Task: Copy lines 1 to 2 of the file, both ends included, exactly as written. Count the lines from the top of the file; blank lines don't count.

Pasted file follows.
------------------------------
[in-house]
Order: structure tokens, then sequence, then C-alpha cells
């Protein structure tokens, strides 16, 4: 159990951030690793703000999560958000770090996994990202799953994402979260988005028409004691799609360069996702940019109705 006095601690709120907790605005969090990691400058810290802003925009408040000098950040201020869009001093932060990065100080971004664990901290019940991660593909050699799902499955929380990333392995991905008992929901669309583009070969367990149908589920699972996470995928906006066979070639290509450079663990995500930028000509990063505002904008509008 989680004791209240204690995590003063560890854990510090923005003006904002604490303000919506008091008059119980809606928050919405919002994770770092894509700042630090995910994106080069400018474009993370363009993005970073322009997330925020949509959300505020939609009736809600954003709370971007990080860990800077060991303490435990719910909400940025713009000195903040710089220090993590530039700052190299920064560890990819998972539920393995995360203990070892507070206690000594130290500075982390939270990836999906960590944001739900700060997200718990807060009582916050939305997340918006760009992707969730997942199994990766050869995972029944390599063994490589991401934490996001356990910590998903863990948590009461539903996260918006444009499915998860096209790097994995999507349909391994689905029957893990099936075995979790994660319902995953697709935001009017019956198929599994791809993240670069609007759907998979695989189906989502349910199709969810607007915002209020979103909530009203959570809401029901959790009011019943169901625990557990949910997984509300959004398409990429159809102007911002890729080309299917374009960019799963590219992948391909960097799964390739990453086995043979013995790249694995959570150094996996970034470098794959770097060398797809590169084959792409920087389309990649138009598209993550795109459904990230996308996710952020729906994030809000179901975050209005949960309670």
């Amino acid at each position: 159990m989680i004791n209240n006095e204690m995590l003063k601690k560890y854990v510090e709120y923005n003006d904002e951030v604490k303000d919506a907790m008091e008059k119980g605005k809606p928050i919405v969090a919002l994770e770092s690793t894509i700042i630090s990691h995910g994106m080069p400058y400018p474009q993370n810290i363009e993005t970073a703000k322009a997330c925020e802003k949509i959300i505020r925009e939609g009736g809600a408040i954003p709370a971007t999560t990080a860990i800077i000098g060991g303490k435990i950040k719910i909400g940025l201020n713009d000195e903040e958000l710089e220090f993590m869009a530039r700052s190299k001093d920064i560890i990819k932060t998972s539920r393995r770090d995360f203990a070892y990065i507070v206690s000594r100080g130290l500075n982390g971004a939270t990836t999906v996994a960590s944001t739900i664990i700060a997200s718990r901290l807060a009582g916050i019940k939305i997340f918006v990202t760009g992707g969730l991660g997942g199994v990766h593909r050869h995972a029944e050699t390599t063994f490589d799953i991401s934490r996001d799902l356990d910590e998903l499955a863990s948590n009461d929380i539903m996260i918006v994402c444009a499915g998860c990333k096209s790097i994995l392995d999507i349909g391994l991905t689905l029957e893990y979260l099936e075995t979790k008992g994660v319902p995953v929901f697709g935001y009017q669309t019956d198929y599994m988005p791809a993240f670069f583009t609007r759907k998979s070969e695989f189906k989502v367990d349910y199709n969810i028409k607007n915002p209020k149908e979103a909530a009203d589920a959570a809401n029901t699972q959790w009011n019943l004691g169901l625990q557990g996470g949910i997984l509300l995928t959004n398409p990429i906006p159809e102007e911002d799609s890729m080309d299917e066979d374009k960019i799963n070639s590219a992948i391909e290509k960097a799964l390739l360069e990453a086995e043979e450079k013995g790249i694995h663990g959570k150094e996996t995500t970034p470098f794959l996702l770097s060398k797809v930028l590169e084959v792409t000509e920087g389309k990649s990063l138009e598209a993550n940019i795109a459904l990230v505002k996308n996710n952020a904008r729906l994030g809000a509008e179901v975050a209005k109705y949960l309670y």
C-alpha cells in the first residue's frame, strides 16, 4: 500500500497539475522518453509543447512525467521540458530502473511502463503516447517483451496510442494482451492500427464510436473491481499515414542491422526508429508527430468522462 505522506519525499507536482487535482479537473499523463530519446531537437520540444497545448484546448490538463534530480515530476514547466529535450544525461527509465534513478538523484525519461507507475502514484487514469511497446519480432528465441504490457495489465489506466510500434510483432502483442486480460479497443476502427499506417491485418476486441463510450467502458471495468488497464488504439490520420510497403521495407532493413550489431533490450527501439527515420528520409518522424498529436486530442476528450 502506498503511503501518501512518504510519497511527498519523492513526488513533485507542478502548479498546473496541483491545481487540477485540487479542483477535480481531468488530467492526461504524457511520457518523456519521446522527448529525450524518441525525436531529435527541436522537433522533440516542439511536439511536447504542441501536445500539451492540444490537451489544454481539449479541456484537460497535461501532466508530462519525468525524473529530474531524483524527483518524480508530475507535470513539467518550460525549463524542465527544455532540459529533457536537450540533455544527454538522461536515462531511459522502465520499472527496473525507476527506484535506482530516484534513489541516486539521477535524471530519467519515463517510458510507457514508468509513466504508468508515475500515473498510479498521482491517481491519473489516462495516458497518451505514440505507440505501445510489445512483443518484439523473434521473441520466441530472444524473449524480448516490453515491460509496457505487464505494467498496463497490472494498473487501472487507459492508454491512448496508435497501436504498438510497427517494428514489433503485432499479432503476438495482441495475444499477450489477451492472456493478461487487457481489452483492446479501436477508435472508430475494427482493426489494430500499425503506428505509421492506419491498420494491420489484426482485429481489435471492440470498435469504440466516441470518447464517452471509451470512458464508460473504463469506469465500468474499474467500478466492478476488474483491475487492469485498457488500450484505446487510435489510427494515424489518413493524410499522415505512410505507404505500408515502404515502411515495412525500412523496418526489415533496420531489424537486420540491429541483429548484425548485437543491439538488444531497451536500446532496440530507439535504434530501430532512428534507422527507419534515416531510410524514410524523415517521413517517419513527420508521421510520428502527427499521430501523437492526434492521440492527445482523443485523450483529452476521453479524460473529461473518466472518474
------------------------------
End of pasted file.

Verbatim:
[in-house]
Order: structure tokens, then sequence, then C-alpha cells